In the midst of the pandemic and as the November elections approach, Employment and Economic Development Zones (Zonas de Empleo y Desarrollo Económico – ZEDE)
Delta Apparel, a transnational clothing manufacturer, dismissed 430 workers during the pandemic. Many of them had work-related musculoskeletal conditions. Thousands more were furloughed without pay. The Ministry of Labor shut down for six months amid widespread labor abuses.
In 2010, Victoria suffered a miscarriage and rushed to hospital. She didn’t know she was pregnant. Then hospital staff reported her to the authorities for abortion. The ensuing legal battle lasted eleven years. When her name was revealed by the media, she had to leave town.
The Honduran government has promised that the construction of 14 dams will prevent the severe flooding that the country experienced during tropical storms Eta and
In the last 12 years, only 28% of the loans granted by Honduras’ agricultural development bank (Banco Nacional de Desarrollo Agrícola – BANADESA) have benefited women. Seeking to survive domestic violence, female farmers have a hard time obtaining land and loans.
One of the pandemic relief measures taken by the government of Honduras was to secure up to US$2.5 billion in debt to be used for guaranteed loans channeled through a government bank to small and medium-size enterprises. Despite the government’s promises of relief for small businesses, our investigation found that this money has mostly benefited private banks, business conglomerates, and medium-size companies. There has been almost no official relief for microenterprises.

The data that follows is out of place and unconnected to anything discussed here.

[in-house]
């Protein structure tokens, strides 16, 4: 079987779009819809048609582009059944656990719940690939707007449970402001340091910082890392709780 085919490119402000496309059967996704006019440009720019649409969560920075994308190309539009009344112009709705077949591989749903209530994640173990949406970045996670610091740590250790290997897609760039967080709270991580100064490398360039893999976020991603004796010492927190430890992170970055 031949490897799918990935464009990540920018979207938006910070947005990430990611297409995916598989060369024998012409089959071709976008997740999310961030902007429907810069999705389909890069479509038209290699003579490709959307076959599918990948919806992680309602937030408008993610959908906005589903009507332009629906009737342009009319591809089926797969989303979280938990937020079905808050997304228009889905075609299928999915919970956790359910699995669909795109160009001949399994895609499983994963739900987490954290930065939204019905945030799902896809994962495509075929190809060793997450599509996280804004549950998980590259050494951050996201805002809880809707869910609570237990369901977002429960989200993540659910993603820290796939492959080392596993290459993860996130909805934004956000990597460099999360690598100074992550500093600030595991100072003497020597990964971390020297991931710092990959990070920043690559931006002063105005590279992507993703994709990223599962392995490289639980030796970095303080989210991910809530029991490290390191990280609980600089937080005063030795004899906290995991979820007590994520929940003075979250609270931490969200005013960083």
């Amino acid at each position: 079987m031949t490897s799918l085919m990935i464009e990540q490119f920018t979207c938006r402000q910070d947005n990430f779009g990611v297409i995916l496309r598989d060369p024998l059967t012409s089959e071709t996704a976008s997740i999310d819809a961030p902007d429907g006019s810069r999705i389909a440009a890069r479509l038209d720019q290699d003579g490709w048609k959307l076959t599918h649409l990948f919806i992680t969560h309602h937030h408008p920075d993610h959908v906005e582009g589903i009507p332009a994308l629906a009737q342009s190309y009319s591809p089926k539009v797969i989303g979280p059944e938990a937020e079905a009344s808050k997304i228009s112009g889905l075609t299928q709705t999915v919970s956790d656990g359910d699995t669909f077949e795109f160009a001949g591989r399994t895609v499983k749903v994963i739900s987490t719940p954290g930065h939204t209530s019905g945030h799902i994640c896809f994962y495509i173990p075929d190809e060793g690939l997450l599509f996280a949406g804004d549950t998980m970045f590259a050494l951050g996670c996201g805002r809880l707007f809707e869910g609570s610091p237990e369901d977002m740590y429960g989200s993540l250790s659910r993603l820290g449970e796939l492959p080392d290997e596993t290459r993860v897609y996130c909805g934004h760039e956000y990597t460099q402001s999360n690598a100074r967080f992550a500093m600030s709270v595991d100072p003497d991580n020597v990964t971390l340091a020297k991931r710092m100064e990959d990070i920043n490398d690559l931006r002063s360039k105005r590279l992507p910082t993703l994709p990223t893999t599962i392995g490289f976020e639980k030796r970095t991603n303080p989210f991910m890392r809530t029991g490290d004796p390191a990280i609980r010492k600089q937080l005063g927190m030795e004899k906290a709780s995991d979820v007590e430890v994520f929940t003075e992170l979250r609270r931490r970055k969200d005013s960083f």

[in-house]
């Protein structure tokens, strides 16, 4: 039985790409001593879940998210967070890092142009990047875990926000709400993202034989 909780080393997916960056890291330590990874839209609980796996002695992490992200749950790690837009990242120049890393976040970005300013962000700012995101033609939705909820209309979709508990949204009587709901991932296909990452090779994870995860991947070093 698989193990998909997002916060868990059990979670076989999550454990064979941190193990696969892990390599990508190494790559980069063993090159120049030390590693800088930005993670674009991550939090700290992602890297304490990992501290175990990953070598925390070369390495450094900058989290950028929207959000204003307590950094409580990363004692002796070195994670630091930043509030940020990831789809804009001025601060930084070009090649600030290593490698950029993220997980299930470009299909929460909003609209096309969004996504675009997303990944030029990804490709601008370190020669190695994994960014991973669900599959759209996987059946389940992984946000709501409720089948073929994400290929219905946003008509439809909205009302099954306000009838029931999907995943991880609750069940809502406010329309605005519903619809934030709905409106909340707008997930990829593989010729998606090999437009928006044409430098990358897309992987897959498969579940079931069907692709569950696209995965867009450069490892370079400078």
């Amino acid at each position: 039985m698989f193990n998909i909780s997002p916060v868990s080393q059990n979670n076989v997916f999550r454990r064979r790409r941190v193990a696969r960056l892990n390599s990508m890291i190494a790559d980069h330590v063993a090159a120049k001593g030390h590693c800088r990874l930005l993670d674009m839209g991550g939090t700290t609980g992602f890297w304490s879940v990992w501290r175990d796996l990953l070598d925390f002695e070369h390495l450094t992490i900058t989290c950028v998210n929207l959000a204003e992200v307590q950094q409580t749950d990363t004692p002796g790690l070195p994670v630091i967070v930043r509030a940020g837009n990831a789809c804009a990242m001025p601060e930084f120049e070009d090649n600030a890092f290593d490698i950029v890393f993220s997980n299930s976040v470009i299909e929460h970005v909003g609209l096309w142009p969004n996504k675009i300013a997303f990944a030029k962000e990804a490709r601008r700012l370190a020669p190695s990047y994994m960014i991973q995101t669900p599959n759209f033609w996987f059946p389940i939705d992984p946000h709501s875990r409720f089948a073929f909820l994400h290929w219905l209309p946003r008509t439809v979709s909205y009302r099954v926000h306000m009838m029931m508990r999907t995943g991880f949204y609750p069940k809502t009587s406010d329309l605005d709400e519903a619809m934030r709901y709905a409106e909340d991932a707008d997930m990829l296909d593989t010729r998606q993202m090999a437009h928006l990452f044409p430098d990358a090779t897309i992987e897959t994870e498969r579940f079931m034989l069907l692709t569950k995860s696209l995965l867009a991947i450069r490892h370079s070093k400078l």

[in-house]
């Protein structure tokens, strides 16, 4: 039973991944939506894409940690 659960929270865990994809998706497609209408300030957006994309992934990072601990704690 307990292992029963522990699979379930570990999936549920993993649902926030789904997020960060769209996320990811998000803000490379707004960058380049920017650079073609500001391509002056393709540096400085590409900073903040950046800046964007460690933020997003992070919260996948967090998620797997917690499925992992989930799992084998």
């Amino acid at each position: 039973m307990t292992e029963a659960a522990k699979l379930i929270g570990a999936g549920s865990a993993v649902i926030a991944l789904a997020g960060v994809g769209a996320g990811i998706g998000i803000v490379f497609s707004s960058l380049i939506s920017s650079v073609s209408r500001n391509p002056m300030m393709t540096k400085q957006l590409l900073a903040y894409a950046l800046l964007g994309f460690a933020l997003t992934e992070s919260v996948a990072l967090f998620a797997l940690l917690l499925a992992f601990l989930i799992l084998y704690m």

The hidden connection between a U.S. steel company and the controversial Los Pinares mine in Honduras
An environmental conflict marked by violence is raging in Guapinol, Honduras, where local inhabitants are resisting an iron oxide mine in a national park. This cross-border journalism alliance* has uncovered that Nucor Corporation, the chief steel producer in the United States, was a powerful hidden partner behind the mining project.
By Jennifer Avila/ Contracorriente Illustration by Paola Nirta from a photograph of Juan López / Agenda Propia Photos by Martín Cálix and Fernando Silva /
According to data from the Ministry of Justice [Ministerio Público – MP], more than 3,037 women have been reported missing in Honduras in the last
What is at stake is not only the future of El Salvador’s Armed Forces, but also of democracy itself, write historians Knut Walter and Otto
The kidnapping of five men in the coastal community of Triunfo de la Cruz (Tela, Atlántida), four of whom were Garifuna, is yet another instance
Only 15 cases of femicide in Honduras have resulted in convictions since the country criminalized femicide in 2013. These cases are brought before a justice
Translation by: John Turnure Led by General Tito Livio Moreno, the Armed Forces are the most prominent institution in critical areas of the fight against